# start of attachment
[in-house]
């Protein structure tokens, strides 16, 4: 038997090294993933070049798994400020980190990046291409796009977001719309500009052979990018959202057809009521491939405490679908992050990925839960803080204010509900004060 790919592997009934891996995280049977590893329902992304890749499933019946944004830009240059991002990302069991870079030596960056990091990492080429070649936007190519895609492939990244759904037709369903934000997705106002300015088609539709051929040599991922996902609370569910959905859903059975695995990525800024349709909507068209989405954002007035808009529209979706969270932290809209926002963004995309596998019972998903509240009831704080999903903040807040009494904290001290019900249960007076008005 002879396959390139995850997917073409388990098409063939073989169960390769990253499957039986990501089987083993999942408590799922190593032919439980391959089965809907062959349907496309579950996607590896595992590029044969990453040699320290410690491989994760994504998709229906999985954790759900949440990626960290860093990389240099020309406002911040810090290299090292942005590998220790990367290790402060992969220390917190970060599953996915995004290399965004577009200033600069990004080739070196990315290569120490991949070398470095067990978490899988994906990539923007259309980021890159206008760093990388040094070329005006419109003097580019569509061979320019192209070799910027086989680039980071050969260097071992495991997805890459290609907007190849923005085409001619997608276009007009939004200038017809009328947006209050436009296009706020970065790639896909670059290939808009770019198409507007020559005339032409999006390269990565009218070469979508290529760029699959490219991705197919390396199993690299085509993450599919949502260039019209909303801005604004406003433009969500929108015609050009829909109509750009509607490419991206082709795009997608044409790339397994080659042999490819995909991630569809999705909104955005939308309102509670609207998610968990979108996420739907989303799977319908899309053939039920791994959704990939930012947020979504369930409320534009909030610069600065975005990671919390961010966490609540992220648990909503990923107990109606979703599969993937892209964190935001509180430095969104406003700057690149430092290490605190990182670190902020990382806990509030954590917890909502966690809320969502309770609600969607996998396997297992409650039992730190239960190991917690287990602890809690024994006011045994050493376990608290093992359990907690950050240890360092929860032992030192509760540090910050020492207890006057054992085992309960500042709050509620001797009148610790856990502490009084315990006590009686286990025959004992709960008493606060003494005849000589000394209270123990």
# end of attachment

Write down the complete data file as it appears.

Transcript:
[in-house]
């Protein structure tokens, strides 16, 4: 038997090294993933070049798994400020980190990046291409796009977001719309500009052979990018959202057809009521491939405490679908992050990925839960803080204010509900004060 790919592997009934891996995280049977590893329902992304890749499933019946944004830009240059991002990302069991870079030596960056990091990492080429070649936007190519895609492939990244759904037709369903934000997705106002300015088609539709051929040599991922996902609370569910959905859903059975695995990525800024349709909507068209989405954002007035808009529209979706969270932290809209926002963004995309596998019972998903509240009831704080999903903040807040009494904290001290019900249960007076008005 002879396959390139995850997917073409388990098409063939073989169960390769990253499957039986990501089987083993999942408590799922190593032919439980391959089965809907062959349907496309579950996607590896595992590029044969990453040699320290410690491989994760994504998709229906999985954790759900949440990626960290860093990389240099020309406002911040810090290299090292942005590998220790990367290790402060992969220390917190970060599953996915995004290399965004577009200033600069990004080739070196990315290569120490991949070398470095067990978490899988994906990539923007259309980021890159206008760093990388040094070329005006419109003097580019569509061979320019192209070799910027086989680039980071050969260097071992495991997805890459290609907007190849923005085409001619997608276009007009939004200038017809009328947006209050436009296009706020970065790639896909670059290939808009770019198409507007020559005339032409999006390269990565009218070469979508290529760029699959490219991705197919390396199993690299085509993450599919949502260039019209909303801005604004406003433009969500929108015609050009829909109509750009509607490419991206082709795009997608044409790339397994080659042999490819995909991630569809999705909104955005939308309102509670609207998610968990979108996420739907989303799977319908899309053939039920791994959704990939930012947020979504369930409320534009909030610069600065975005990671919390961010966490609540992220648990909503990923107990109606979703599969993937892209964190935001509180430095969104406003700057690149430092290490605190990182670190902020990382806990509030954590917890909502966690809320969502309770609600969607996998396997297992409650039992730190239960190991917690287990602890809690024994006011045994050493376990608290093992359990907690950050240890360092929860032992030192509760540090910050020492207890006057054992085992309960500042709050509620001797009148610790856990502490009084315990006590009686286990025959004992709960008493606060003494005849000589000394209270123990």